Heather Kelly always knew she was going to adopt when she was ready to have children of her own. Her family was built through adoption — both her dad and her aunt were adopted. She adopted her daughter in 2009 and her son in 2011 as infants.
She needed time off to care and bond for her infants, so she approached her boss Steve Simon, who founded the PR firm, then called SSPR, in 1978. Simon also adopted his kids, and was very supportive — he made an exception to the firm’s traditional maternity leave policy, giving Kelly the same amount off as any mother.
“Asking for special treatment was scary,” she said. “If I was turned down, my husband and I would have had to make some hard decisions.”
Kelly, who started at the firm in the ‘90s as an intern, worked her way up the ladder. She’s now the firm’s sole owner and has moved its headquarters to Colorado Springs, Colorado and changed its name to Next PR.
When she became the CEO in 2015, she wanted to support her employees who became parents, so she created adoption and foster benefits at the agency.
The company, which brings in more than $5 million in annual revenue, offers up to $6,000 ($5,000 plus an extra $1,000 in instances such as if a child is on the spectrum or overseas) to aid in adoption fees, for up to two adoptions — a total of $12,000. Plus, employees who adopt or foster get the same six weeks of paid leave as employees giving birth.
“So any parent, regardless of how they fit into that parent structure, gets that opportunity to be at home and to bond and to have that family time and to be paid,” she said. Next PR also offers its employees an additional six weeks of a reduced schedule.
Recently, paid parental leave has been a rising conversation after President Joe Biden lessened his proposed 12 weeks of paid leave for new moms down to four weeks, and now to none at all. The U.S. currently is one of the only countries in the world without mandatory paid maternity leave. A handful of states mandate paid leave, but only 21% of Americans actually get it.
Organizations recommend months as an appropriate timeline — UNICEF says six months is the right amount of time. Women in the U.S. took an average of 10 weeks of paid maternity leave in 2014, according to a University of Washington report.
To date, none of Next PR’s more than 50 employees have used the adoption benefit, Kelly said. But several employees have told Kelly part of the reason they chose to work at Next PR is because of the benefit — they’ve had family members impacted by adoption.
Its benefits have landed it on the Dave Thomas Foundation’s list of workplaces offering the best adoption benefits for five years in a row. This year, Next PR ranked number 58 out of 100 companies, alongside large corporations such as American Express and Bloomberg. It’s the second best policy for a business with under 100 employees, after Dublin, Ohio-based nonprofit Quality Supply Chain Co-op.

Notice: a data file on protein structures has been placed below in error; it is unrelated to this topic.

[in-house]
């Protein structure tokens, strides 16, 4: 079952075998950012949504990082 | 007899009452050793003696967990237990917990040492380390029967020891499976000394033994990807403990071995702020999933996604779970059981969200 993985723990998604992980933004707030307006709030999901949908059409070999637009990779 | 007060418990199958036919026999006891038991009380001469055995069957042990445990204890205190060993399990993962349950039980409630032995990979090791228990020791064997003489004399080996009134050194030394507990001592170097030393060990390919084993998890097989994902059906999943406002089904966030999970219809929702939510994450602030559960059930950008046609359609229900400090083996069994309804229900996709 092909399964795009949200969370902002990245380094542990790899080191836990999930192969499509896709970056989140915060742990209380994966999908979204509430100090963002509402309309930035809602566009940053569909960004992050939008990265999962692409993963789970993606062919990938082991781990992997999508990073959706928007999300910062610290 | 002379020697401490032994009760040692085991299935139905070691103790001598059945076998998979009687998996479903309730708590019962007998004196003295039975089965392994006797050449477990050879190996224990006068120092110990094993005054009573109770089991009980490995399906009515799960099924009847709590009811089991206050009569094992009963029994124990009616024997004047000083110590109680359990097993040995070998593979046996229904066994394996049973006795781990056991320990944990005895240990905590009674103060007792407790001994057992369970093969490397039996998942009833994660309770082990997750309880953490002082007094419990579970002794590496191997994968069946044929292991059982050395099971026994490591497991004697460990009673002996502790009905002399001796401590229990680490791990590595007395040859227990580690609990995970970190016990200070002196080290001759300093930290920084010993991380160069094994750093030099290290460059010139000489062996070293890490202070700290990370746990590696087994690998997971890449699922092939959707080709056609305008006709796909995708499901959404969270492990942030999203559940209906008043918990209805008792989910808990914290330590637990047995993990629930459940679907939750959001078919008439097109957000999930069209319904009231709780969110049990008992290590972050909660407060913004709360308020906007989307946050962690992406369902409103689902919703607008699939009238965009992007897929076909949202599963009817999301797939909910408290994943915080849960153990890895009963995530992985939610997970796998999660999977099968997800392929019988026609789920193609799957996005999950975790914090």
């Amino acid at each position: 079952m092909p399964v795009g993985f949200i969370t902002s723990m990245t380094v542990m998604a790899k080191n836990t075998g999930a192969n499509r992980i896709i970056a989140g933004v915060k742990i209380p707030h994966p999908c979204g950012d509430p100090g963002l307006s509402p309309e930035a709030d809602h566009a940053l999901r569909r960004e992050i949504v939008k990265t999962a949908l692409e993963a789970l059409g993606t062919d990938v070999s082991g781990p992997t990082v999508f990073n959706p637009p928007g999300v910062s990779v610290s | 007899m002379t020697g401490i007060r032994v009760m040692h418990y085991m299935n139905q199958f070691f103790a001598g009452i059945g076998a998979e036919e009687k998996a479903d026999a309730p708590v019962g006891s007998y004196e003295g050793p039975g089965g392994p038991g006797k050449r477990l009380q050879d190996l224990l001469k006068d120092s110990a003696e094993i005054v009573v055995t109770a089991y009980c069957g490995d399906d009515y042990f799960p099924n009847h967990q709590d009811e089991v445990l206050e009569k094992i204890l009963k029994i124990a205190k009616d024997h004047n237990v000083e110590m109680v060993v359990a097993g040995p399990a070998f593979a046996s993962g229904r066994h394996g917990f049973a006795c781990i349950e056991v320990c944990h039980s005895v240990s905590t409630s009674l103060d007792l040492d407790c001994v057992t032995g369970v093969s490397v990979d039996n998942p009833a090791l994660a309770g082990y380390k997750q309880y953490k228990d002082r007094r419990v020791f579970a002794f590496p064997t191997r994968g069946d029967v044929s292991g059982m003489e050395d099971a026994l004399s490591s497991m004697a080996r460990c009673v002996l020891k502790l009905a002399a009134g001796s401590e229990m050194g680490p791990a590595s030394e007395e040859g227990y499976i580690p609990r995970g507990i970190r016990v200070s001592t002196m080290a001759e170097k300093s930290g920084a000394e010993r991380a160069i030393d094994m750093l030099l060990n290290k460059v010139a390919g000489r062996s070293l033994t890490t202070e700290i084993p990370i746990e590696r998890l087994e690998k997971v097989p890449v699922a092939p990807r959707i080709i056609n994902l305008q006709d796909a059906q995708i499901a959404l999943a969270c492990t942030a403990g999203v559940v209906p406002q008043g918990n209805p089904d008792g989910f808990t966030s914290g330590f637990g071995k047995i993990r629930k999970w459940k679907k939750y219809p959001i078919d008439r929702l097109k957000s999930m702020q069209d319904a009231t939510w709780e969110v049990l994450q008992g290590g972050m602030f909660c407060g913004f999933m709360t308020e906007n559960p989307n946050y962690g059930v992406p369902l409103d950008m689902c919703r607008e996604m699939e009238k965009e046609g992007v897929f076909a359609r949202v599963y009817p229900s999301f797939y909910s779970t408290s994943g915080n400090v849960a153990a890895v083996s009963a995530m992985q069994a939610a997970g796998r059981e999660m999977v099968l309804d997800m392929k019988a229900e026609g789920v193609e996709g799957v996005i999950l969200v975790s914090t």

Deciding the exact benefit to offer was a bit of a shot in the dark — Kelly went off of what would have helped her when she was adopting and pulled inspiration from the Dave Thomas Foundation’s website.
As companies work to expand their diversity and inclusion within their employees, offering adoption benefits should be a part of that process, according to Kelly. “Certainly, it’s about representation and who’s on your staff, but it’s also [about] every policy that you have. How is it impacting employees? How is it being inclusive?” she said.
She’s worked to build an atmosphere centered on employee connections. For instance, Next PR also offers 24 hours of paid volunteer time a year, which has inspired workers to volunteer together. It’s also encouraged some employees to pick up volunteering all together.
The company also selects one business or organization a year to provide free public relations services. It’s team decides together and the organization or business selected is always mission-driven, Kelly said. This year, it’s been offering services pro-bono for Mother Superior, a venture capital firm that’s focused on funding underrepresented founders.
Adoption benefits are becoming the norm at progressive companies. More than half of U.S. major employers offered adoption benefits (56%) in 2015, according to a Dave Thomas Foundation survey of 1,000 major employers. That number has increased drastically since 1990, when only 12% of these employers did.
Paid leave increases retention. When consulting firm Accenture extended its paid maternity leave from 8 weeks to 16 weeks, the company saw a 40% reduction in the number of moms leaving their jobs after the birth or adoption of a child, according to Fast Company. When Google extended its paid leave in 2007, from 12 weeks to 18 weeks, the rate that new mothers quit dropped by 50%, according to Quartz.
The Great Resignation tells us that employers need to see their employees as a “whole person, and not just what their output can be in my organization between the hours of nine and five,” Kelly said. “We have to really start looking at people in a much more holistic way. So having benefits that make them have a well rounded life is critical.”
This story and others on New Builders Dispatch are made possible by a sponsorship from the Ewing Marion Kauffman Foundation. The Ewing Marion Kauffman Foundation is a private, nonpartisan foundation that provides access to opportunities that help people achieve financial stability, upward mobility, and economic prosperity – regardless of race, gender, or geography. The Kansas City, Mo.-based foundation uses its grantmaking, research, programs, and initiatives to support the start and growth of new businesses, a more prepared workforce, and stronger communities. For more information, visit www.kauffman.org and connect with www.twitter.com/kauffmanfdn and www.facebook.com/kauffmanfdn.